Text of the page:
I began my Project Proposal draft last night. It’s really intimidating me so I had a hard time getting started. It intimidates me because it is so big and professional and I have to have everything figured out. I feel like I don’t have anything figured out right now so I sat at my computer for a few minutes trying to figure out my “Statement of Intent”. A friend of mine was in the same room so I voiced my discouragement and she asked me what I want to learn while I’m in India. I gave my basic answer “I want to find out if Tibetan refugees’ diets have changed since they now live in India. And I want to see how they perceive it affecting their culture.” She quickly told me to write it down!! So I did, with a little tweaking and this is what I came up with: I want to study how the diet of Tibetan refugees has changed since their relocation to India and how they perceive this change has affected their culture.

This is a change in my study because at first I wanted to know if their change of diet has affected their health. But by mapping out my ideas and having other people look at them I realized that a changing diet can also change culture. I’m not sure how much it can change a culture, but it’s something I’m hoping to figure out. I also decided to go this route because health is a hard thing to measure. It would be easier to measure if I could take blood samples, but that won’t be possible. I could take height and weight to find out their BMI and Ideal Body Weight, but that won’t give me much in terms of health. I think it will be much easier to ask the Tibetan people about how their change in eating habits is affecting them in other ways. I know this won’t give me an answer I can apply to all Tibetan refugees everywhere, but it will help me get a better picture of what is happening in McLeod Ganj in regards to food and culture.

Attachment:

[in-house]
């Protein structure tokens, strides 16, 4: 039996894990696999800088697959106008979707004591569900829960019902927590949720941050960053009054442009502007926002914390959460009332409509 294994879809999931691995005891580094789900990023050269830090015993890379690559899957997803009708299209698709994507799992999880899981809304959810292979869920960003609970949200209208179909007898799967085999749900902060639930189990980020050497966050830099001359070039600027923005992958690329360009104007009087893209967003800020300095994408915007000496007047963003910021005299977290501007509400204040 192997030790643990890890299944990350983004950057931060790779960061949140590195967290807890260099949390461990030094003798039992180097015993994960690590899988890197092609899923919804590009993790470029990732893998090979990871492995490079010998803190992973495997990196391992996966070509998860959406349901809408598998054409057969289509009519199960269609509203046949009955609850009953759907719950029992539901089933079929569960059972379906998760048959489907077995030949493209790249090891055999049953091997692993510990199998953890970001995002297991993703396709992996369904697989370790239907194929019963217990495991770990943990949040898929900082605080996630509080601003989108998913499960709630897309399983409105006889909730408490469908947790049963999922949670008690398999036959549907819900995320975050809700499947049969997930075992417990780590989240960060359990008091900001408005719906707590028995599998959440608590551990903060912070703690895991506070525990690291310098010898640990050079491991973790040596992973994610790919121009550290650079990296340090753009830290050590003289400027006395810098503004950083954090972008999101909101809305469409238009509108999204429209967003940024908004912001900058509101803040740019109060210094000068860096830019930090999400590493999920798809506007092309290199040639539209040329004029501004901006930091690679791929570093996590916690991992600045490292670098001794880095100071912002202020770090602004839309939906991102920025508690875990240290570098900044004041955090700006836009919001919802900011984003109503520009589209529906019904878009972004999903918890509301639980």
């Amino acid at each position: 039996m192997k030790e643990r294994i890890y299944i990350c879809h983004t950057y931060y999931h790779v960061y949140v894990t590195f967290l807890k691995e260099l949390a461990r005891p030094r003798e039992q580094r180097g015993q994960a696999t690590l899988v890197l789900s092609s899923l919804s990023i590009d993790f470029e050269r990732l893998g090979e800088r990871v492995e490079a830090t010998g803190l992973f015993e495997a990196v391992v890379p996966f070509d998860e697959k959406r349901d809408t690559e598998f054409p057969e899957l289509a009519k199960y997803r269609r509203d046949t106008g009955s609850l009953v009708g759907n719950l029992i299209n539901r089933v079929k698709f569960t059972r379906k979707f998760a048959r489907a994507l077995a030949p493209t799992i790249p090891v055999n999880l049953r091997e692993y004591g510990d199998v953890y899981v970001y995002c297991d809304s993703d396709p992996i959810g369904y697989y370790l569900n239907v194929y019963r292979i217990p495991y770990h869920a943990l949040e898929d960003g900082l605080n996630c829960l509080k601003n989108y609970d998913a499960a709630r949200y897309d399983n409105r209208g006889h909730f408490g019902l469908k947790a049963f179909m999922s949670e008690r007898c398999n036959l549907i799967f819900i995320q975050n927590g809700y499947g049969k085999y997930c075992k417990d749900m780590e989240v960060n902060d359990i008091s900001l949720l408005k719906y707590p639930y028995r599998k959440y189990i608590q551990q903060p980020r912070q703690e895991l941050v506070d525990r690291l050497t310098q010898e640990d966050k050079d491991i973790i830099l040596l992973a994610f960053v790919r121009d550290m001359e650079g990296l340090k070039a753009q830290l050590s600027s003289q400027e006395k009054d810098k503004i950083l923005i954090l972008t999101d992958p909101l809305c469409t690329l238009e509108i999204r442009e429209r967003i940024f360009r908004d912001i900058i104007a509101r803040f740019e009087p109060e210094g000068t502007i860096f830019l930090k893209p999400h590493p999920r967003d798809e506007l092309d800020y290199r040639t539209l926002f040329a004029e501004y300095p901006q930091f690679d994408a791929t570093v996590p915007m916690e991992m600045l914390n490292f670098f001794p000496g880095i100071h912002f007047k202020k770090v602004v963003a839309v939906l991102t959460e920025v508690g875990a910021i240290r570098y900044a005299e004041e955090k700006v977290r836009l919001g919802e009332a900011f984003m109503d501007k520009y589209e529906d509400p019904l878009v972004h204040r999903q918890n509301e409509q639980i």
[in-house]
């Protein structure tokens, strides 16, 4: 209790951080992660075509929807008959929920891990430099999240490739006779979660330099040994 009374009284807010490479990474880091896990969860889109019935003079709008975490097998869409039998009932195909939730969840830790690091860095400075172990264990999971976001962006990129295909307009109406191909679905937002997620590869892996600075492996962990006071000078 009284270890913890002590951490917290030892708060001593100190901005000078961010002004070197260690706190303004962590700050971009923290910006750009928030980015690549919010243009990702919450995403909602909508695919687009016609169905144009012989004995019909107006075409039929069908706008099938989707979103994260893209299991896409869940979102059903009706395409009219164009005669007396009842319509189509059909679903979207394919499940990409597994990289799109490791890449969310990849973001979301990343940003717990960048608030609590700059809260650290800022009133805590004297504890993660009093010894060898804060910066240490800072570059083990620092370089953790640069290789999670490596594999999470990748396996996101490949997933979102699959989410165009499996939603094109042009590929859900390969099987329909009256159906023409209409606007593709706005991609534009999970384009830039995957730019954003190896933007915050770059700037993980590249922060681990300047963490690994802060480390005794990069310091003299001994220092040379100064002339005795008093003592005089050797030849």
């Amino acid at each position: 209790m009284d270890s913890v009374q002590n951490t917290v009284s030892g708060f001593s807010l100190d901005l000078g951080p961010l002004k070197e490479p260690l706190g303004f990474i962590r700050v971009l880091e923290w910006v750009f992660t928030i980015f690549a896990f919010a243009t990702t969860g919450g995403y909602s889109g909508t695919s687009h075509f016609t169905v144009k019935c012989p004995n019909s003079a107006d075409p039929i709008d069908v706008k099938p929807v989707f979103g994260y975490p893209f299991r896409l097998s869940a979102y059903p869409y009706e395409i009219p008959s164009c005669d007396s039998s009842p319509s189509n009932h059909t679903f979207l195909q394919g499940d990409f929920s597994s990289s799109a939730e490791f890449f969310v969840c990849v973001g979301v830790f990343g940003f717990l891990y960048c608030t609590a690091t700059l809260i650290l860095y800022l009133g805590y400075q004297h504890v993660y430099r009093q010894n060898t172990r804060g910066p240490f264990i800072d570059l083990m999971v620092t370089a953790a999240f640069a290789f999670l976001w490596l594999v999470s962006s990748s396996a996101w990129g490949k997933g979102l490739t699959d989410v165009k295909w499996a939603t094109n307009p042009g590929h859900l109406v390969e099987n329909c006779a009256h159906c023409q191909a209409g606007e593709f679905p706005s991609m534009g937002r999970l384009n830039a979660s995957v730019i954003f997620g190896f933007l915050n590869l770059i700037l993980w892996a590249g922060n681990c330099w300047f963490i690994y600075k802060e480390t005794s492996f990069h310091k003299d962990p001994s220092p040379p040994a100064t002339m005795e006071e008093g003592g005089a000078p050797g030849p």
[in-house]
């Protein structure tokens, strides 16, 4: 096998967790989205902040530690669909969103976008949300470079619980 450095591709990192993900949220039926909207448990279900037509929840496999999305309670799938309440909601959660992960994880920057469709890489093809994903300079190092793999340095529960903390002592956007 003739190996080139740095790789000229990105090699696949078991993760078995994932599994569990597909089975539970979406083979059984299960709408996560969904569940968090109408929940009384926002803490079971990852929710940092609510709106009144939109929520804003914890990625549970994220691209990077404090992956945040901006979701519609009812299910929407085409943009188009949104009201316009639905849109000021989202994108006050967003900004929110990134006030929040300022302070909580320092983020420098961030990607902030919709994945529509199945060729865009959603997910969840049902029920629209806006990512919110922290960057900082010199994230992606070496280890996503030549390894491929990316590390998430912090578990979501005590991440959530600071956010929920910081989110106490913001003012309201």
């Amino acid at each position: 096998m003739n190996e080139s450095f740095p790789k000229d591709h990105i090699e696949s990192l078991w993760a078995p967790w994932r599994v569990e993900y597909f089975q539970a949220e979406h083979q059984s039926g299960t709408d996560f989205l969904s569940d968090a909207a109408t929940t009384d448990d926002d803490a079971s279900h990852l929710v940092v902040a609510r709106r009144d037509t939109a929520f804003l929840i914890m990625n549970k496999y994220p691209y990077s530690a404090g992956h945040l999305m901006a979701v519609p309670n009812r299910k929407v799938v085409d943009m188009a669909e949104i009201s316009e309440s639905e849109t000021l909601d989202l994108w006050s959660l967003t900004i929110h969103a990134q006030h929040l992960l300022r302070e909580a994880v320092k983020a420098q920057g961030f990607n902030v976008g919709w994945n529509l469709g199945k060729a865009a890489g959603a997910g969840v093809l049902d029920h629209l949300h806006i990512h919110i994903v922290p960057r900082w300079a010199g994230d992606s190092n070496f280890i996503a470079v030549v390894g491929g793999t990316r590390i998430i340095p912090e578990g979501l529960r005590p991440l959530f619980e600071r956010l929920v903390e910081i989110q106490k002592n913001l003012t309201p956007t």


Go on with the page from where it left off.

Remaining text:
I’m still working on my Project Proposal draft, but I feel like I can move on a little better now that I have a sturdier Statement of Intent.


2 responses to “14

  1. Would it necessarily be easier to measure health if you could take blood samples? I think it depends on what you mean by “health.” Western medicine might define health in terms of certain qualities in blood, but is that the only way to define/measure health? What do Tibetans in McLeod Ganj consider “healthy.” What kind of diet do they consider to be a healthy diet? It’s very likely that blood analysis has very little to do with the answers to these questions … and they might be just as significant, or even moreso, than measuring health according to the standards of Western medicine. Just a thought ….

    • Since I am planning to address a Western audience I wanted to include the qualities of blood because that is generally how Western researchers assess health. I could approach health in more…..loose…..terms? I’m just not sure how I would ask people, particularly Tibetans, how they view “health”. And I don’t know if I would understand them if they tried to describe “health” to me. I’ll have to research ways to do this.

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